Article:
Another movie about the elderly so soon after the release of "The Second Best Marigold Hotel"? Yes, but the old parties in the Jerusalem retirement home of "The Farewell Party" are far removed from those in the jolly, colorful Indian film. These grey friends, bidding farewell, are tired of life.
Imagine being in a religion whose tenets and practices constrain you, reins you in to the point of seething anger. Imagine meeting a stranger who draws pictures as you used to, before the marriage and the baby. What you've imagined is the basis of an odd romance.
Before documentarian Albert Maysles died on March 5, he left a capstone to his body of work, which includes "Grey Gardens" and "Gimme Shelter." By selecting Iris Apfel as his subject, the then-87-year-old director recorded the colorful life of the then 93-year-old with spirit and elan.
As documentaries go, "Lambert and Stamp" gives the genre ballast. First-time director James D. Cooper adds qualities and textures by switching between color and black and white, by judicious use of flashbacks, and by intelligent interweaving of interviews. "Lambert and Stamp" puts its stamp on the band, The Who.
Somewhere underneath the film "The D Train" lies another film. However, the chances that the underlying flick remains nearly as flimsy and flaccid are pretty good. Despite the stellar cast, "The D Train" stagnates. The filmmakers just didn't see what they had even on paper, where the script should have stayed.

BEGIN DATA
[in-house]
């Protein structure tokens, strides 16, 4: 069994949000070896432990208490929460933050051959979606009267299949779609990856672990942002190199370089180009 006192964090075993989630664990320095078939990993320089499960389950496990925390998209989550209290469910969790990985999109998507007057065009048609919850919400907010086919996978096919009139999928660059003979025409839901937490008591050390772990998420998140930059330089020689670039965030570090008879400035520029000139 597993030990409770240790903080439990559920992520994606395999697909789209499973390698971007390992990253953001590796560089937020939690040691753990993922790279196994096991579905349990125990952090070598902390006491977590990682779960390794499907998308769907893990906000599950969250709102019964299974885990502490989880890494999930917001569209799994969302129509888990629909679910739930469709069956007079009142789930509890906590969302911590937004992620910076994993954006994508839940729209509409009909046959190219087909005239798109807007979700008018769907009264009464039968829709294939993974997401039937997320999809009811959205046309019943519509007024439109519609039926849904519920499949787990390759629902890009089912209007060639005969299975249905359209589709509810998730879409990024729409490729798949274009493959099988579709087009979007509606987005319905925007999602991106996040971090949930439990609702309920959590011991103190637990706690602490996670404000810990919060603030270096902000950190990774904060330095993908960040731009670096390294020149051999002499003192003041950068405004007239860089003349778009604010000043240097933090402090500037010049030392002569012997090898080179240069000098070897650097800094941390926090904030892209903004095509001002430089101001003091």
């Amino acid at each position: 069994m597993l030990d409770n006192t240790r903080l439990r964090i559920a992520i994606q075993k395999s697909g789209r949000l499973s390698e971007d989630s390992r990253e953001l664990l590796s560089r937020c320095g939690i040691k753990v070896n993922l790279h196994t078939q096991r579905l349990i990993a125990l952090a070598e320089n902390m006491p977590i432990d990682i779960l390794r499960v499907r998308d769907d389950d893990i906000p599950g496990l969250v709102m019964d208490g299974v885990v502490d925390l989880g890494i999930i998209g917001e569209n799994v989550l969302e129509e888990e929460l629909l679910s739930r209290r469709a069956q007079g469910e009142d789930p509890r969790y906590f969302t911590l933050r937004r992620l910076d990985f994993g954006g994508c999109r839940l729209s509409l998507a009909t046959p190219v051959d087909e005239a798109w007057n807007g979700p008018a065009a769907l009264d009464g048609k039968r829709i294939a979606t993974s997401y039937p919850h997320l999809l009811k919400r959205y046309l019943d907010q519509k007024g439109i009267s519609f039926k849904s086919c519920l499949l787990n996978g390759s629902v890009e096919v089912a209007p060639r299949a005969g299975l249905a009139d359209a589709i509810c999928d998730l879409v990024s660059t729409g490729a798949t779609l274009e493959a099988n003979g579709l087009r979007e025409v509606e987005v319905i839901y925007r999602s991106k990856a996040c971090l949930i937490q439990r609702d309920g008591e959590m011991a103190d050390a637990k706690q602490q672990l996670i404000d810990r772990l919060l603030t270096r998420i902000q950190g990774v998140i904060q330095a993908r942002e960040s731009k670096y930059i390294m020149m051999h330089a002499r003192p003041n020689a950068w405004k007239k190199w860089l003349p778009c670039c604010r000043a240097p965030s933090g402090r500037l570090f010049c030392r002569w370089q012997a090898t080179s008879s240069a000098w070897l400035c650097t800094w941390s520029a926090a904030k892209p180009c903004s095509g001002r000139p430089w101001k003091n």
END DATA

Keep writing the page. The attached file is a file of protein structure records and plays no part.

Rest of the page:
Some people watch a film from the Forties and swear, "They don't make movies like that anymore." "Little Boy" disproves that remark. They do, but should they? This is a good example of its kind -- 70 years later. "Little Boy" is not just set in the Forties during World War II.
If you've followed the work of photographer and environmentalist Sebastião Salgado, then "The Salt of the Earth" will be a moving trip down the memory lane of his 40-year career path. If, however, you've never heard of Sebastião Salgado, then "The Salt of the Earth" will be a revelation.
Sad to say, it just doesn't work. "True Story" doesn't even seem to try very hard to make a true story on screen as thrilling as it must have been in life. So true it may be in terms of plot, but true it is not in terms of art.
Many viewers of the recent film "Mr. Turner," a look at E.M.W. Turner's last quarter-century, did not like the artist's ways with his housekeeper -- lots of slam and bam but no "thank you, ma'am." "Effie Gray," a story contemporary with "Mr. Turner," presents another brutish look at sex.
The woman in the Gustav Klimt painting known as "Woman in Gold" had a name: Adele Bloch-Bauer. She was someone's favorite aunt. Her portrait was stolen by Nazis then displayed in the Belvedere Museum in Vienna until her niece Maria Altman asked for her family's property back.